To last the entirety of the journey, you need systems and structures in place to keep you on track. Being organised is going to be your most valuable tool. When you are creating those schedules with your athlete, include absolutely everything. There will need to be consistent patterns and routine to help run things without disruption. Record sleep times, meals, training, study, work, cleaning, shopping, and anything else that takes up any minutes of your day. When it’s all laid out in front of you, its easier to come up with a plan. One that will allow you to be everywhere, without feeling like you are running out of steam.
By starting early, right up there with priorities and planning, is pacing. Giving yourself time to plan, gives you the added luxury of being able to pace. This race is not a sprint, it’s a marathon. Pacing yourself will allow you to focus on one thing at a time. You can tick those priorities high on the list off because you give yourself time to pace and keep focused. My number one piece of advice I will always give before anything else is starting early and don’t stop. Prioritise, plan and pace are what will set you apart from every other college-bound parent out there. You will have your show together, while the rest are still pulling their hair out with a look of despair.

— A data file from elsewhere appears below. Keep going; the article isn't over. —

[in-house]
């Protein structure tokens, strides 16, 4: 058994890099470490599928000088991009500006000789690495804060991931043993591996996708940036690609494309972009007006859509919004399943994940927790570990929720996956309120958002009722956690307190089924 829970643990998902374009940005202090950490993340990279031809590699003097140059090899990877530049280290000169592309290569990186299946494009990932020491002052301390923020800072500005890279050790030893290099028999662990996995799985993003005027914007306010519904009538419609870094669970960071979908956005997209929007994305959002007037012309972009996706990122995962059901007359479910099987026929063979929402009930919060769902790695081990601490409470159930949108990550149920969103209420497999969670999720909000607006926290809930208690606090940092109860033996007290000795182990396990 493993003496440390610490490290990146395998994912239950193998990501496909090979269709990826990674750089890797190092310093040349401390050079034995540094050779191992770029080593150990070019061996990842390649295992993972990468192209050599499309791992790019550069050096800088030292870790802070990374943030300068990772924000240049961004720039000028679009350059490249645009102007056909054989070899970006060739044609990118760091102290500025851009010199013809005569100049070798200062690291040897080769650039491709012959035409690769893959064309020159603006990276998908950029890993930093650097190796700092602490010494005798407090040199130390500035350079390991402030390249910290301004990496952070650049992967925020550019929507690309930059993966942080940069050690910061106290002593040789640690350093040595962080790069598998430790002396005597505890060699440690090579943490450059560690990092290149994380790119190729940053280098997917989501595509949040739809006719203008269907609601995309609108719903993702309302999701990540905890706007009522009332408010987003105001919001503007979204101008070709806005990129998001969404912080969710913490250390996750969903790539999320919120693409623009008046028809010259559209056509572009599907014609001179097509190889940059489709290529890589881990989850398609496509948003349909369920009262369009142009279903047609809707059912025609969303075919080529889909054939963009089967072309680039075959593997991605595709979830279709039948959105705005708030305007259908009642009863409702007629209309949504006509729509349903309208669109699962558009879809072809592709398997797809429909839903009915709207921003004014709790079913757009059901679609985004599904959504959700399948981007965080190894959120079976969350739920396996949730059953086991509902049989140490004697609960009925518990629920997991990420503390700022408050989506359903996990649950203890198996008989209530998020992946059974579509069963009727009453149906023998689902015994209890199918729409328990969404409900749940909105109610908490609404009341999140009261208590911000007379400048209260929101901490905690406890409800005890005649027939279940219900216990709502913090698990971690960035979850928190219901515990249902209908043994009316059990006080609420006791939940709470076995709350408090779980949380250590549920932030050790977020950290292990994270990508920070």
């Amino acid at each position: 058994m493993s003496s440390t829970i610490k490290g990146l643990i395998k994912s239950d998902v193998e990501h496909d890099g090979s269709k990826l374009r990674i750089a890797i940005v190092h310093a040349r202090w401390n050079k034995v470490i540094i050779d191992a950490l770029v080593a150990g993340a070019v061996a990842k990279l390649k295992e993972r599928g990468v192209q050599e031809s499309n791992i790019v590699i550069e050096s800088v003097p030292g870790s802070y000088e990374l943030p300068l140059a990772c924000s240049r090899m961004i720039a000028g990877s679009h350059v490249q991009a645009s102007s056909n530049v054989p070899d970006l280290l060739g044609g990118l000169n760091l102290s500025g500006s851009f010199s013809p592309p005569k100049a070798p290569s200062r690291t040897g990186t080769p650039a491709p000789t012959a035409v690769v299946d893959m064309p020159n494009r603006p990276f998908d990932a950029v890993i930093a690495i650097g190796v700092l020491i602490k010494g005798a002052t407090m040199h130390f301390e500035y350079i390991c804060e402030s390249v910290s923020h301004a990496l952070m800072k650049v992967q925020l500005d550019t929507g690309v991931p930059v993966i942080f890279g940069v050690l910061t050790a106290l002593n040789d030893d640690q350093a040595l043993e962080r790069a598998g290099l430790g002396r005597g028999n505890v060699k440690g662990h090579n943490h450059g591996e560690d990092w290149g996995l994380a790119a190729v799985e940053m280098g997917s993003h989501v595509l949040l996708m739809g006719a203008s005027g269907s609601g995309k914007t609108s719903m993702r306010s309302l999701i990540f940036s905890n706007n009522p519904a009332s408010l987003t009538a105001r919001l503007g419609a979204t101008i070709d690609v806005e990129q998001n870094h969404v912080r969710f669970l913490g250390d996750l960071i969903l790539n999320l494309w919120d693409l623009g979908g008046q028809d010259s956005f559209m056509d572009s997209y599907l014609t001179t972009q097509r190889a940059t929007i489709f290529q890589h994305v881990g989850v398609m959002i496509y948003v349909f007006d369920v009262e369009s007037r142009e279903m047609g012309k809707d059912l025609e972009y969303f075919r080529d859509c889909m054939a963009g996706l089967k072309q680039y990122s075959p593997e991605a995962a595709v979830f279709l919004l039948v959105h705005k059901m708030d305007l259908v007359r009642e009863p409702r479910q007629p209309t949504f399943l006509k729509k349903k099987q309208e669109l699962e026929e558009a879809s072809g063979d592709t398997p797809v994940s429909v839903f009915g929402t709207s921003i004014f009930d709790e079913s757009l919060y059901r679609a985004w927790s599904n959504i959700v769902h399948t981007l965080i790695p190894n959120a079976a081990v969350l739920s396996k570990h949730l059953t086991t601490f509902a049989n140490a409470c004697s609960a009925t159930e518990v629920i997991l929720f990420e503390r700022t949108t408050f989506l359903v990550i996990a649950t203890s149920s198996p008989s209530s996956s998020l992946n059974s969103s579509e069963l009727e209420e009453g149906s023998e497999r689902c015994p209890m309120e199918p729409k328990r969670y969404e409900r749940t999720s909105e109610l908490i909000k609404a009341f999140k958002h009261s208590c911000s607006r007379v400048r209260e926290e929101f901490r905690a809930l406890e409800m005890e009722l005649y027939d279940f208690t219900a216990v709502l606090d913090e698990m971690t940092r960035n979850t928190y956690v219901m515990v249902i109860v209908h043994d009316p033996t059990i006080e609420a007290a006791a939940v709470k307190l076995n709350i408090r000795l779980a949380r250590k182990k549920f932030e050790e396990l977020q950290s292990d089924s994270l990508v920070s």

Dealing with the expectations and competing priorities of your student-athlete is going to require you being able to balance like you are on a tightrope. If you think you have had to multi-task before, you are going to have to multi-task now more than ever. Creating that perfect life balance will give you time to stand back and recharge each week. You will have every time frame accounted for and you won’t burn out from lack of sleep and poor nutrition. Yes, I know as parents we will skip many meals to stay on top of things. The problem is, it has quite the opposite effect.
If you are not looking after your own nutrition, it will lead to eventual burnout. Burnout will result in unwanted feelings of stress and overwhelm. Balance everything right and it’s possible to have a routine that is solid and effective. One that ensures you are getting the rest you need to keep going. There needs to be a perfect balance of sleep, nutrition, organisation, relaxation, education and sport. Focus on these six elements and you will find the right balance. Neither of you will need to worry about burning out before the finish line.
Don’t Forget Downtime For You
The one thing I really want you to remember, is you have to schedule downtime for YOU! It is so easy to let things get away from us. We end up giving up all our downtime to squeeze everything in. It is imperative that you give yourself time to detach. Time to not think about college or sports, or work. Disconnect and give yourself the gift of quality ‘you’ time. Refresh, refuel and rejuvenate.
Take advantage of your athlete’s heavy study periods and training sessions. Take that time to stop, breathe, and re-set. Remember though, you will have to make sure that it goes into your schedule. Don’t try to squeeze it in if you get time. You won’t find time unless you skip something that’s on your schedule already. Include downtime in your schedule. The expectations and competing priorities of your athlete won’t seem like a crazy whirlwind when you do.